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Jun 20, 2012, 11.56 AM IST
When it comes to investing in stock market or mutual fund, many of us hesitate to invest in stock markets. First thing that comes into our mind is that what will happen to our invested capital if market again crashes like it had crashed in 2008.
When it comes to investing in stock market or mutual fund, many of us hesitate to invest in stock markets. First thing that comes into our mind is that what will happen to our invested capital if market again crashes like it had crashed in 2008. Would we lose all invested capital or would our portfolio perform even in falling markets? These are normal questions which haunt us now before investing. People prefer to invest their money in government securities, FDs or any instrument returning a fixed yield rather than investing in stock markets or mutual funds.
Before 2008 market crash many of the investors were blindly investing in equity markets. More than 90% of their portfolio was into equity stocks or equity MFs. A lot of them have made good money in the stock market. However, after market crash millions of investors had to suffer great losses, lose back their profits, or have un-expected returns in their portfolios all because they had no plan, no coherent strategy for managing their assets, for obtaining a reasonable and consistent return, and managing or minimizing their risk; their greed made them blindly chase the hottest cake in town. However many of them have changed their view while investing. So the most buzzing question everyone is asking as to whether mutual funds are safe for investment? Let’s have a look at some investment strategies which may help your portfolio sustain the next big market crash like the one we had in 2008.
Do not put your all eggs in one basket
In today’s volatile markets, it makes sense to spread your investment across asset classes. Diversifying your investments can prove to be a great boon for you when one of the asset class enters its downward journey. If you diversify your portfolio, your overall portfolio performance should deviate less because losses from some investments are offset by gains in others. Therefore, you would face lesser risk than a person who puts all their money in any one type of asset class such as stocks, bonds, government securities and FDs. Diversification also makes sense because no single asset class performs best in all economic environments.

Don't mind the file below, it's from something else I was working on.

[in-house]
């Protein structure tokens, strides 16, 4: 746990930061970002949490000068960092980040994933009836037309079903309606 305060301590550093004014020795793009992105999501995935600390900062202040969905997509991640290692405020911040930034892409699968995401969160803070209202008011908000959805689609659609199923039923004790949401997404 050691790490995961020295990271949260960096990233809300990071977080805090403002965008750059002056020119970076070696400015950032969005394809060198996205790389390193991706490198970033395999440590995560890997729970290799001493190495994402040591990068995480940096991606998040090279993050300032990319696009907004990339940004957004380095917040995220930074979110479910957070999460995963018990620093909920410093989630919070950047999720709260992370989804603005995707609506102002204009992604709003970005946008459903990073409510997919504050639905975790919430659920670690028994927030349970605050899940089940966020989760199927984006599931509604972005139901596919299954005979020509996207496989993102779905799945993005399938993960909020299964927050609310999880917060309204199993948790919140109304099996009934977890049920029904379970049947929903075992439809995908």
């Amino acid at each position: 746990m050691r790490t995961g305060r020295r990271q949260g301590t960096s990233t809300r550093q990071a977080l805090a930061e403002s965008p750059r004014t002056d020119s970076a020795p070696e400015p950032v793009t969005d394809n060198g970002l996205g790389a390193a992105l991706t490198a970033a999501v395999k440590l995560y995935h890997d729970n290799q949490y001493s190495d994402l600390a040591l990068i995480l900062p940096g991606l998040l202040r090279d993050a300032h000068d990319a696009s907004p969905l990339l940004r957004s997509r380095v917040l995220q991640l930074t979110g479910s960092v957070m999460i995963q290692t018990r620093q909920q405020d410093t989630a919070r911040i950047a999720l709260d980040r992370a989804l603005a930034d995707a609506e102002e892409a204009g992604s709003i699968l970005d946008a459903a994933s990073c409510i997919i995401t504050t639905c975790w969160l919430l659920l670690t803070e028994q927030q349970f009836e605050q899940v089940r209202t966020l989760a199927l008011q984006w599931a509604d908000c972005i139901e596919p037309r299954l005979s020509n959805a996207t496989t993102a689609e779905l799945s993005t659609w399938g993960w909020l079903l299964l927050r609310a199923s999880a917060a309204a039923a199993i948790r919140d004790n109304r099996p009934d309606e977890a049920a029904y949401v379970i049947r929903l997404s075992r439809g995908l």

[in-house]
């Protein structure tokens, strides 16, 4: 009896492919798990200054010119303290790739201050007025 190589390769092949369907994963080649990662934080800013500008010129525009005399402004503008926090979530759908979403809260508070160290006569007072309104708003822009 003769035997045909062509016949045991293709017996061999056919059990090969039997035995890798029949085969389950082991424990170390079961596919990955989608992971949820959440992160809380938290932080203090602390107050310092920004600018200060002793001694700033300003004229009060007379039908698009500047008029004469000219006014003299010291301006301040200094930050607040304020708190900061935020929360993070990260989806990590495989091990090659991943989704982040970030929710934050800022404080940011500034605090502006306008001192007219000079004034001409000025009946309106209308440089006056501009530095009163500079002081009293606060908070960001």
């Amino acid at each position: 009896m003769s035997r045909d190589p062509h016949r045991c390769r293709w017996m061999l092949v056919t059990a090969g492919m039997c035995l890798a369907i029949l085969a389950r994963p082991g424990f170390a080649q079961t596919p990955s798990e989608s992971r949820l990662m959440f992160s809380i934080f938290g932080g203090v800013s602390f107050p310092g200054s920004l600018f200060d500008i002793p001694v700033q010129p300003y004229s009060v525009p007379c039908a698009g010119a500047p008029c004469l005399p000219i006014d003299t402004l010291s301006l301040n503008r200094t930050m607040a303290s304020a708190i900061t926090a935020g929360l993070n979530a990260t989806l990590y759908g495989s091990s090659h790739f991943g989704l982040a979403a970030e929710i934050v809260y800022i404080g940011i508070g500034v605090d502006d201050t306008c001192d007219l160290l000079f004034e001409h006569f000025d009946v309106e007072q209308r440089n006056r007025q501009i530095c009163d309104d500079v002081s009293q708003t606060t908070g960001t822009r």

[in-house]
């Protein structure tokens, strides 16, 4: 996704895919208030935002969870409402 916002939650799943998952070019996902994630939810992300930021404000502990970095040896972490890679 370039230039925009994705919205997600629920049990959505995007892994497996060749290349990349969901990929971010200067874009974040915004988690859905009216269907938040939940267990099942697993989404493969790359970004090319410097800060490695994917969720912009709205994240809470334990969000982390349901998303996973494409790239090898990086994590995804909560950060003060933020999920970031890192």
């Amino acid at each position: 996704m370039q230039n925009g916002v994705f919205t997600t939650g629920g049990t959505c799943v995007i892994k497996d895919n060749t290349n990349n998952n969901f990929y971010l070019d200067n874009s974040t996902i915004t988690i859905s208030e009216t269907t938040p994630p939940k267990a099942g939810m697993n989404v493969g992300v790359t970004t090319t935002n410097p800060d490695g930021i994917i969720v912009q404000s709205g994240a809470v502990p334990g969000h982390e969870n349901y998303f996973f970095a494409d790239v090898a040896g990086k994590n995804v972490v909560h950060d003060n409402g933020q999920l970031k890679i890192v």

Invest in GOLD
Gold is an alternate instrument to invest. For several reasons gold has proved as good investment tool. The most important amongst them being that the value of gold as a commodity is an excellent store of value. If your grandfather had a kilo of gold dug down under the ground, and you re-discover it after decades, the same gold would help buy the same amount of goods for you that your grandfather would have been able to buy at his time. Gold value depends a lot on global demand and supply. The gap between which has been narrowing down uninterruptedly for very long periods of time. The value increase has always covered the price of inflation, making gold one of the few investments able to protect against currency depreciation. Equally important is the fact that the gold is very liquid, meaning that there will also be buyers for gold, no matter the economic difficulties the rest of the global economy goes through. You will be able to exchange gold for any currency in any part of this world.
Follow Asset Allocation
"Asset allocation" is dividing your portfolio among stocks, bonds, real estate, cash, and other investments according to your risk profile. Historically it's rare that all asset classes lose money at the same time. Spreading your money across investments will help lower the volatility of your portfolio. So it would be recommended to spread your risk our different asset class and most importantly STICK to it. Don’t you regret withdrawing from your bond funds and investing into equities in 2007 when in the very immediate year stocks went crashing and bonds rewarded its loyal followers?
Jun 20 2013, 11:06
- in FII View
Jun 20 2013, 11:06
- in FII View